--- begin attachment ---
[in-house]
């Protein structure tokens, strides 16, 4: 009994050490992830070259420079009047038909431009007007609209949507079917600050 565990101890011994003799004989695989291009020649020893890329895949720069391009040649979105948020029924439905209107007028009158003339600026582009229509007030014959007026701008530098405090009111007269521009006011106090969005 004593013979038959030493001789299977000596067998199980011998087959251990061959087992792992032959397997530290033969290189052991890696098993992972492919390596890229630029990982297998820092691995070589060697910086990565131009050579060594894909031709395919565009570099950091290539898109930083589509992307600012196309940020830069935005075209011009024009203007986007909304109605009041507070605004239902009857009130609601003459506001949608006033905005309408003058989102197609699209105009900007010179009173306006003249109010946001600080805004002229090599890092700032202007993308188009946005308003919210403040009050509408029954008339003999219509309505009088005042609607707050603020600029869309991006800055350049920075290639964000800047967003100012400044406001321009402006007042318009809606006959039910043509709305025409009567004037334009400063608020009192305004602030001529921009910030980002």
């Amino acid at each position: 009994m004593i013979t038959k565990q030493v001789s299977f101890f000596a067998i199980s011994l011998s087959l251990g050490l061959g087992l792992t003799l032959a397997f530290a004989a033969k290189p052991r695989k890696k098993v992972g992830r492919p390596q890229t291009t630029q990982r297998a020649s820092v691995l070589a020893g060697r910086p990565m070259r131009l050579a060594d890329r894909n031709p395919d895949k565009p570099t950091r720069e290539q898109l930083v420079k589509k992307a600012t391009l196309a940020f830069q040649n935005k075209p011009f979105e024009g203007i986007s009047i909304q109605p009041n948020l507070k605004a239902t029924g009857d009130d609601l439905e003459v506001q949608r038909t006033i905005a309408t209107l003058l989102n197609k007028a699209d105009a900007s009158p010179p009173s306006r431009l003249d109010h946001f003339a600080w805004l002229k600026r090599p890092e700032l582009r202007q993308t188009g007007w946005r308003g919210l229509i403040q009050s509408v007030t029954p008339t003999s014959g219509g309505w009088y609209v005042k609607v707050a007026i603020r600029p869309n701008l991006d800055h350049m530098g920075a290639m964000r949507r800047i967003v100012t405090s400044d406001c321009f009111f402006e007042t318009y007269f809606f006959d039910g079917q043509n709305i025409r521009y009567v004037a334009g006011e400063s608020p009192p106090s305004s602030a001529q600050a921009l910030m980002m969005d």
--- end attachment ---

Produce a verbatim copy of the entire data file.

[in-house]
């Protein structure tokens, strides 16, 4: 009994050490992830070259420079009047038909431009007007609209949507079917600050 565990101890011994003799004989695989291009020649020893890329895949720069391009040649979105948020029924439905209107007028009158003339600026582009229509007030014959007026701008530098405090009111007269521009006011106090969005 004593013979038959030493001789299977000596067998199980011998087959251990061959087992792992032959397997530290033969290189052991890696098993992972492919390596890229630029990982297998820092691995070589060697910086990565131009050579060594894909031709395919565009570099950091290539898109930083589509992307600012196309940020830069935005075209011009024009203007986007909304109605009041507070605004239902009857009130609601003459506001949608006033905005309408003058989102197609699209105009900007010179009173306006003249109010946001600080805004002229090599890092700032202007993308188009946005308003919210403040009050509408029954008339003999219509309505009088005042609607707050603020600029869309991006800055350049920075290639964000800047967003100012400044406001321009402006007042318009809606006959039910043509709305025409009567004037334009400063608020009192305004602030001529921009910030980002």
């Amino acid at each position: 009994m004593i013979t038959k565990q030493v001789s299977f101890f000596a067998i199980s011994l011998s087959l251990g050490l061959g087992l792992t003799l032959a397997f530290a004989a033969k290189p052991r695989k890696k098993v992972g992830r492919p390596q890229t291009t630029q990982r297998a020649s820092v691995l070589a020893g060697r910086p990565m070259r131009l050579a060594d890329r894909n031709p395919d895949k565009p570099t950091r720069e290539q898109l930083v420079k589509k992307a600012t391009l196309a940020f830069q040649n935005k075209p011009f979105e024009g203007i986007s009047i909304q109605p009041n948020l507070k605004a239902t029924g009857d009130d609601l439905e003459v506001q949608r038909t006033i905005a309408t209107l003058l989102n197609k007028a699209d105009a900007s009158p010179p009173s306006r431009l003249d109010h946001f003339a600080w805004l002229k600026r090599p890092e700032l582009r202007q993308t188009g007007w946005r308003g919210l229509i403040q009050s509408v007030t029954p008339t003999s014959g219509g309505w009088y609209v005042k609607v707050a007026i603020r600029p869309n701008l991006d800055h350049m530098g920075a290639m964000r949507r800047i967003v100012t405090s400044d406001c321009f009111f402006e007042t318009y007269f809606f006959d039910g079917q043509n709305i025409r521009y009567v004037a334009g006011e400063s608020p009192p106090s305004s602030a001529q600050a921009l910030m980002m969005d």